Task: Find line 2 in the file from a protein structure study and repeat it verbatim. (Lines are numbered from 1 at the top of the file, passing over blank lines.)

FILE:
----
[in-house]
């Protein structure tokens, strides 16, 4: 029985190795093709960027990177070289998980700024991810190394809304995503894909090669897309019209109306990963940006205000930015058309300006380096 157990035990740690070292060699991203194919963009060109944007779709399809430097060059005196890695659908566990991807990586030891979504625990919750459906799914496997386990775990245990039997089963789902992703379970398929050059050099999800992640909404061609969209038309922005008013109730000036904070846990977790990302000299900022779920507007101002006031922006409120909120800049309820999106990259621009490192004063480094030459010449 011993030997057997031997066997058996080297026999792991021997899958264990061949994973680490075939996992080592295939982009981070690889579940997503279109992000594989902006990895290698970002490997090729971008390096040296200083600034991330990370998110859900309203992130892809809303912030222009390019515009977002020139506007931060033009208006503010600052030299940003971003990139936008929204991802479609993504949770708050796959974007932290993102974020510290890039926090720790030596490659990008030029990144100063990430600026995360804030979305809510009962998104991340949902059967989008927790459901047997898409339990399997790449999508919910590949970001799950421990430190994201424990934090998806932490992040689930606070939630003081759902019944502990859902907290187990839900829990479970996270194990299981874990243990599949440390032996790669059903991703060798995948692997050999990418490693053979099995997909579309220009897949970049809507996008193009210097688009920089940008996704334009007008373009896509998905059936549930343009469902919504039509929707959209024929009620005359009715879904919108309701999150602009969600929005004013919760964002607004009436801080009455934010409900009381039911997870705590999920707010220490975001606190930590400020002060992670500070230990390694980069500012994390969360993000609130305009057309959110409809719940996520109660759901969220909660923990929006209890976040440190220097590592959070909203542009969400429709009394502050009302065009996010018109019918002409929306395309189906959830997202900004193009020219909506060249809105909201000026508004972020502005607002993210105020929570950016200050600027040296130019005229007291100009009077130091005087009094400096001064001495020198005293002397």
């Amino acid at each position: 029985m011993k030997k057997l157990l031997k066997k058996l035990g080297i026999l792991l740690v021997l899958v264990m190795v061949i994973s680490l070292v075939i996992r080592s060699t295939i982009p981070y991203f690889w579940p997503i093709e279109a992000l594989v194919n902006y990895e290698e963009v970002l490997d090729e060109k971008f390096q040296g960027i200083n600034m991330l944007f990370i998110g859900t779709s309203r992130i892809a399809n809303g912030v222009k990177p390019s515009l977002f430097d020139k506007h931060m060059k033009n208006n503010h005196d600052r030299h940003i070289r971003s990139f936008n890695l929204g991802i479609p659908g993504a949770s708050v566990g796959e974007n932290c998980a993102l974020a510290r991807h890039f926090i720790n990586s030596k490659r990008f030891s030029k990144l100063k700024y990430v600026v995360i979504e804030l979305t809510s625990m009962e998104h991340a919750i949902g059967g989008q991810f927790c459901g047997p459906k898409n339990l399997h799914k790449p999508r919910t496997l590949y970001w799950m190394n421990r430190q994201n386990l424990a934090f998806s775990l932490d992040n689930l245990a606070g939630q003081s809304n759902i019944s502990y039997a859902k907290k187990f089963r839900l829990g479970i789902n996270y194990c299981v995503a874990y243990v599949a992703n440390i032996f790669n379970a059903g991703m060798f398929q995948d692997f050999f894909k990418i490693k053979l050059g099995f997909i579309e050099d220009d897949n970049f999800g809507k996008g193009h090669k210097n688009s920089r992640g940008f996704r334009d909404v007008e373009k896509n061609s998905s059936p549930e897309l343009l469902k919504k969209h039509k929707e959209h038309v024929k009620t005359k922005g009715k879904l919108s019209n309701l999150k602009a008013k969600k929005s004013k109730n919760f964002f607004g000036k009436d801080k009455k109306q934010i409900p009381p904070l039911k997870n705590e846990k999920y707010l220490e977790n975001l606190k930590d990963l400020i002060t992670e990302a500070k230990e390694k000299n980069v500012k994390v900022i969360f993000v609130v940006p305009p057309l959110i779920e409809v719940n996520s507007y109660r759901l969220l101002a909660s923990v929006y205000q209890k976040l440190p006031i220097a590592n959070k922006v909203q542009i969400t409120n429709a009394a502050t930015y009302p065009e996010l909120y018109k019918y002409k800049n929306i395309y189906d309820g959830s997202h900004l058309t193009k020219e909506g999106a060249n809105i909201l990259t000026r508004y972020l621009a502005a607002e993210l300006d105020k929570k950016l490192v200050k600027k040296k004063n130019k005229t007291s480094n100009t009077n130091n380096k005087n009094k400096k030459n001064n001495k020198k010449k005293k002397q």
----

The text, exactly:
């Protein structure tokens, strides 16, 4: 029985190795093709960027990177070289998980700024991810190394809304995503894909090669897309019209109306990963940006205000930015058309300006380096 157990035990740690070292060699991203194919963009060109944007779709399809430097060059005196890695659908566990991807990586030891979504625990919750459906799914496997386990775990245990039997089963789902992703379970398929050059050099999800992640909404061609969209038309922005008013109730000036904070846990977790990302000299900022779920507007101002006031922006409120909120800049309820999106990259621009490192004063480094030459010449 011993030997057997031997066997058996080297026999792991021997899958264990061949994973680490075939996992080592295939982009981070690889579940997503279109992000594989902006990895290698970002490997090729971008390096040296200083600034991330990370998110859900309203992130892809809303912030222009390019515009977002020139506007931060033009208006503010600052030299940003971003990139936008929204991802479609993504949770708050796959974007932290993102974020510290890039926090720790030596490659990008030029990144100063990430600026995360804030979305809510009962998104991340949902059967989008927790459901047997898409339990399997790449999508919910590949970001799950421990430190994201424990934090998806932490992040689930606070939630003081759902019944502990859902907290187990839900829990479970996270194990299981874990243990599949440390032996790669059903991703060798995948692997050999990418490693053979099995997909579309220009897949970049809507996008193009210097688009920089940008996704334009007008373009896509998905059936549930343009469902919504039509929707959209024929009620005359009715879904919108309701999150602009969600929005004013919760964002607004009436801080009455934010409900009381039911997870705590999920707010220490975001606190930590400020002060992670500070230990390694980069500012994390969360993000609130305009057309959110409809719940996520109660759901969220909660923990929006209890976040440190220097590592959070909203542009969400429709009394502050009302065009996010018109019918002409929306395309189906959830997202900004193009020219909506060249809105909201000026508004972020502005607002993210105020929570950016200050600027040296130019005229007291100009009077130091005087009094400096001064001495020198005293002397």